Software-as-a-Service spending among Indian SMBs is set to grow 40%+ in 2011

Small and medium business (SMB) spending in India on Software-as-a-Service (SaaS), a key component of cloud computing, is anticipated to rise by a sizable 43% in 2011. More than 10% of Internet-owning India SMBs have shown interest in adopting cloud computing in the next year. This is one of the key findings from a recently completed study of SMBs and Cloud Computing in India, conducted by AMI across major as well as Tier II cities. Medium businesses (organizations with 100-999 full-time employees) have displayed significantly higher interest than their smaller counterparts.

“Among Indian Internet SMBs,” notes Kalyan Banga, Senior Research Analyst at AMI-India, “almost half have a mobile workforce and over one fifth provide telecommuting options to their employees. The need for anytime, anywhere data access is a key driver of cloud computing in India.”

Other enablers of cloud adoption have also reached significant usage levels within India Internet SMBs. “Mobility, telecommuting, notebooks, smart phones—all are playing an important role in cloud adoption. Hence, it is becoming increasingly evident that the entire ecosystem and the players within it are steadily gearing up for cloud adoption,” says Mr. Banga.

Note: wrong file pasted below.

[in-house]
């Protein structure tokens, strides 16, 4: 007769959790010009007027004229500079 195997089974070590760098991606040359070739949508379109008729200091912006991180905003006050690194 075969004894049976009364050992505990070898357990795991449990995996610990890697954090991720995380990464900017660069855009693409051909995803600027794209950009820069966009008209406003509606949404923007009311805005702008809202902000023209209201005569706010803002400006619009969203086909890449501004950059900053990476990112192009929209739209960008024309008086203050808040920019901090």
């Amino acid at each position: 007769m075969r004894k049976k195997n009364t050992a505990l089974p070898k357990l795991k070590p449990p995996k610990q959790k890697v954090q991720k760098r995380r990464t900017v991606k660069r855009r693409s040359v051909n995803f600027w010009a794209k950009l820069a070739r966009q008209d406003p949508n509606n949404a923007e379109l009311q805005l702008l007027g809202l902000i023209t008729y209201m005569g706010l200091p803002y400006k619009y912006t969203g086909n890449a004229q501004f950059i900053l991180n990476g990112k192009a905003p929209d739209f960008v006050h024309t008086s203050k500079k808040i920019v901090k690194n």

“There are other factors at play as well,” he continues, “that are triggering interest in cloud computing in India. In the aftermath of the economic downturn, cost-conscious India SMBs are tightening their purse strings. Cloud computing is appealing as it requires less of a financial burden through zero CAPEX and minimal OPEX.”

The study also notes that infrastructure is gradually falling into place to support greater cloud growth within India SMBs. The availability of affordable and quality broadband services (thanks to the efforts of key ISPs) is a major driver not only for cloud computing but all Internet-based technology adoption. The development of virtualisation is another key booster. Moreover, implementation of cloud-based solutions reduces the organisation's need and dependability on skilled IT personnel.

“The development of an appropriate ecosystem is another crucial factor that is boosting Cloud Computing deployment,” says Mr. Banga. This is true since major ecosystem players such as Telco/ISPs, ISVs, SIs, aggregators, web developers, content providers etc., have been developing their capabilities and technical infrastructure to be able to provide better and robust cloud computing services to end-users. Other than creating awareness, the partner community has a vital role in acting as the connecting link between cloud vendors and end-users. The success of cloud computing will depend on the last mile connectivity. Since Indian SMBs are geographically dispersed, heterogeneous in nature and challenging to tap, the role of the Channel Partner is particularly vital in the Indian SMB space.

“Choosing the right cloud partner is a critical component for ensuring a successful and long-term partnership,” says Mr. Banga. “It is necessary to ensure that the cloud provider is ready to support the Indian SMB and share in both its challenges and achievements.”

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